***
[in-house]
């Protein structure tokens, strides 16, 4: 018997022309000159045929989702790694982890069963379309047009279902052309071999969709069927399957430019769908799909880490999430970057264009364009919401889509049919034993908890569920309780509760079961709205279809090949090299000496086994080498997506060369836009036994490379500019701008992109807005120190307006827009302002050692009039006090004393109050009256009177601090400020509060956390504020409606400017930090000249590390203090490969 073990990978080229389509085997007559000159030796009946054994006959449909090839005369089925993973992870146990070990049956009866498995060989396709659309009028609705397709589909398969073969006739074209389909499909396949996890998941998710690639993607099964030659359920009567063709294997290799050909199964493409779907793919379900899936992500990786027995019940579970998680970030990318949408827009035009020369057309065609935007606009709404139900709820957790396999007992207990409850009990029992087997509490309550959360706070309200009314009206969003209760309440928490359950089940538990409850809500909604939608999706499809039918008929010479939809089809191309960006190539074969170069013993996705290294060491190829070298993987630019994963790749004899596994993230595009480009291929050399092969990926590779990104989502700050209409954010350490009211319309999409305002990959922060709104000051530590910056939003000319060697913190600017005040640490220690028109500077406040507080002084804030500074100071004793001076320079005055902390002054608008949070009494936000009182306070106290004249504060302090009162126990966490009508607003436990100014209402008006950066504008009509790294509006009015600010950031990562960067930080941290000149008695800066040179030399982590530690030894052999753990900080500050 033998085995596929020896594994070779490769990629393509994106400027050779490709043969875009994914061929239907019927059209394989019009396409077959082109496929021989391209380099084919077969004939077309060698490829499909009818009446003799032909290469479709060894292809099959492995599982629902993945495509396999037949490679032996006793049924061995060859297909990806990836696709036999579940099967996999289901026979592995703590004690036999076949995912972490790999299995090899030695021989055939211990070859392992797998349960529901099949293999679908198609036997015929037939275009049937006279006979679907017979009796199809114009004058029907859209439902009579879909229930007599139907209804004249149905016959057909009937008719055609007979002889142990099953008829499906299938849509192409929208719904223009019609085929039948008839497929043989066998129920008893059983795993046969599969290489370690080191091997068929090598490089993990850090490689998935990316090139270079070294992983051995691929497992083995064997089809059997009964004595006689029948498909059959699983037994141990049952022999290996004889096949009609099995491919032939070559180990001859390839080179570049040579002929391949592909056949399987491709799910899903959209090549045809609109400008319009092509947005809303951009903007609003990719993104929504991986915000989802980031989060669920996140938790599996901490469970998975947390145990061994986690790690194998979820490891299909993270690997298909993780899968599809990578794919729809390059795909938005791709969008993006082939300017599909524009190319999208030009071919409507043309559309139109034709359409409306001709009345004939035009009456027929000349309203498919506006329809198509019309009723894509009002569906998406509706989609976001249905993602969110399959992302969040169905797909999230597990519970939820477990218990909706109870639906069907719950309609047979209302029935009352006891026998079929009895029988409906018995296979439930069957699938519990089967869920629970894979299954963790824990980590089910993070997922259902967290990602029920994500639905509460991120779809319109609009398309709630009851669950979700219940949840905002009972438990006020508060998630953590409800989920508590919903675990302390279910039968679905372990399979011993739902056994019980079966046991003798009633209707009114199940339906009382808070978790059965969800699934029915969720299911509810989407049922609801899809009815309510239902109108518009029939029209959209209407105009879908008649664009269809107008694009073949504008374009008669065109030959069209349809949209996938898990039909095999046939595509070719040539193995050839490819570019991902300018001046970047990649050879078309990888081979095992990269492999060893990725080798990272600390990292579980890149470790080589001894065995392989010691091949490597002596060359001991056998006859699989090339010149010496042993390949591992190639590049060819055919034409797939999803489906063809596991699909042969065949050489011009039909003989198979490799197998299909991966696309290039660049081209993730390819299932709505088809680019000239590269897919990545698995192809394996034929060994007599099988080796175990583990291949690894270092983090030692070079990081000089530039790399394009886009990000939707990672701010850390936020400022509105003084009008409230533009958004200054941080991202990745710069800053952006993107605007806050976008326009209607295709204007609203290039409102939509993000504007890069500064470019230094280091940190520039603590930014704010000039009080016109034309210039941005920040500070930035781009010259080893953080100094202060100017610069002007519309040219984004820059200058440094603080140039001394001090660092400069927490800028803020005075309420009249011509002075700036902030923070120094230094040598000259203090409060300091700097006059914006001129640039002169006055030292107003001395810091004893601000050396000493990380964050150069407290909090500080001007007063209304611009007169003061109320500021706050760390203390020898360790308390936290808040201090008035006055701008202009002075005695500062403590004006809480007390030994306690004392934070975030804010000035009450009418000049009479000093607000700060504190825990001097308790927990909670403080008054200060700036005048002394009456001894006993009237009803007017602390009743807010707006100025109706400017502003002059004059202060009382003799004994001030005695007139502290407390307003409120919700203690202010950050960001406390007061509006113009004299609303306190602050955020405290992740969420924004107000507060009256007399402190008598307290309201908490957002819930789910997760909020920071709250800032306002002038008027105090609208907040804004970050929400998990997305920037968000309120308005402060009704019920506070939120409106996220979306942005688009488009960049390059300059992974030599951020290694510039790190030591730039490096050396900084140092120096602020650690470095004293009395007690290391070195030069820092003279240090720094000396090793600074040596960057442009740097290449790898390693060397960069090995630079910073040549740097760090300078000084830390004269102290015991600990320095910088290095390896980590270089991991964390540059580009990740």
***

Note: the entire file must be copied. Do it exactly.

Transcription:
[in-house]
């Protein structure tokens, strides 16, 4: 018997022309000159045929989702790694982890069963379309047009279902052309071999969709069927399957430019769908799909880490999430970057264009364009919401889509049919034993908890569920309780509760079961709205279809090949090299000496086994080498997506060369836009036994490379500019701008992109807005120190307006827009302002050692009039006090004393109050009256009177601090400020509060956390504020409606400017930090000249590390203090490969 073990990978080229389509085997007559000159030796009946054994006959449909090839005369089925993973992870146990070990049956009866498995060989396709659309009028609705397709589909398969073969006739074209389909499909396949996890998941998710690639993607099964030659359920009567063709294997290799050909199964493409779907793919379900899936992500990786027995019940579970998680970030990318949408827009035009020369057309065609935007606009709404139900709820957790396999007992207990409850009990029992087997509490309550959360706070309200009314009206969003209760309440928490359950089940538990409850809500909604939608999706499809039918008929010479939809089809191309960006190539074969170069013993996705290294060491190829070298993987630019994963790749004899596994993230595009480009291929050399092969990926590779990104989502700050209409954010350490009211319309999409305002990959922060709104000051530590910056939003000319060697913190600017005040640490220690028109500077406040507080002084804030500074100071004793001076320079005055902390002054608008949070009494936000009182306070106290004249504060302090009162126990966490009508607003436990100014209402008006950066504008009509790294509006009015600010950031990562960067930080941290000149008695800066040179030399982590530690030894052999753990900080500050 033998085995596929020896594994070779490769990629393509994106400027050779490709043969875009994914061929239907019927059209394989019009396409077959082109496929021989391209380099084919077969004939077309060698490829499909009818009446003799032909290469479709060894292809099959492995599982629902993945495509396999037949490679032996006793049924061995060859297909990806990836696709036999579940099967996999289901026979592995703590004690036999076949995912972490790999299995090899030695021989055939211990070859392992797998349960529901099949293999679908198609036997015929037939275009049937006279006979679907017979009796199809114009004058029907859209439902009579879909229930007599139907209804004249149905016959057909009937008719055609007979002889142990099953008829499906299938849509192409929208719904223009019609085929039948008839497929043989066998129920008893059983795993046969599969290489370690080191091997068929090598490089993990850090490689998935990316090139270079070294992983051995691929497992083995064997089809059997009964004595006689029948498909059959699983037994141990049952022999290996004889096949009609099995491919032939070559180990001859390839080179570049040579002929391949592909056949399987491709799910899903959209090549045809609109400008319009092509947005809303951009903007609003990719993104929504991986915000989802980031989060669920996140938790599996901490469970998975947390145990061994986690790690194998979820490891299909993270690997298909993780899968599809990578794919729809390059795909938005791709969008993006082939300017599909524009190319999208030009071919409507043309559309139109034709359409409306001709009345004939035009009456027929000349309203498919506006329809198509019309009723894509009002569906998406509706989609976001249905993602969110399959992302969040169905797909999230597990519970939820477990218990909706109870639906069907719950309609047979209302029935009352006891026998079929009895029988409906018995296979439930069957699938519990089967869920629970894979299954963790824990980590089910993070997922259902967290990602029920994500639905509460991120779809319109609009398309709630009851669950979700219940949840905002009972438990006020508060998630953590409800989920508590919903675990302390279910039968679905372990399979011993739902056994019980079966046991003798009633209707009114199940339906009382808070978790059965969800699934029915969720299911509810989407049922609801899809009815309510239902109108518009029939029209959209209407105009879908008649664009269809107008694009073949504008374009008669065109030959069209349809949209996938898990039909095999046939595509070719040539193995050839490819570019991902300018001046970047990649050879078309990888081979095992990269492999060893990725080798990272600390990292579980890149470790080589001894065995392989010691091949490597002596060359001991056998006859699989090339010149010496042993390949591992190639590049060819055919034409797939999803489906063809596991699909042969065949050489011009039909003989198979490799197998299909991966696309290039660049081209993730390819299932709505088809680019000239590269897919990545698995192809394996034929060994007599099988080796175990583990291949690894270092983090030692070079990081000089530039790399394009886009990000939707990672701010850390936020400022509105003084009008409230533009958004200054941080991202990745710069800053952006993107605007806050976008326009209607295709204007609203290039409102939509993000504007890069500064470019230094280091940190520039603590930014704010000039009080016109034309210039941005920040500070930035781009010259080893953080100094202060100017610069002007519309040219984004820059200058440094603080140039001394001090660092400069927490800028803020005075309420009249011509002075700036902030923070120094230094040598000259203090409060300091700097006059914006001129640039002169006055030292107003001395810091004893601000050396000493990380964050150069407290909090500080001007007063209304611009007169003061109320500021706050760390203390020898360790308390936290808040201090008035006055701008202009002075005695500062403590004006809480007390030994306690004392934070975030804010000035009450009418000049009479000093607000700060504190825990001097308790927990909670403080008054200060700036005048002394009456001894006993009237009803007017602390009743807010707006100025109706400017502003002059004059202060009382003799004994001030005695007139502290407390307003409120919700203690202010950050960001406390007061509006113009004299609303306190602050955020405290992740969420924004107000507060009256007399402190008598307290309201908490957002819930789910997760909020920071709250800032306002002038008027105090609208907040804004970050929400998990997305920037968000309120308005402060009704019920506070939120409106996220979306942005688009488009960049390059300059992974030599951020290694510039790190030591730039490096050396900084140092120096602020650690470095004293009395007690290391070195030069820092003279240090720094000396090793600074040596960057442009740097290449790898390693060397960069090995630079910073040549740097760090300078000084830390004269102290015991600990320095910088290095390896980590270089991991964390540059580009990740």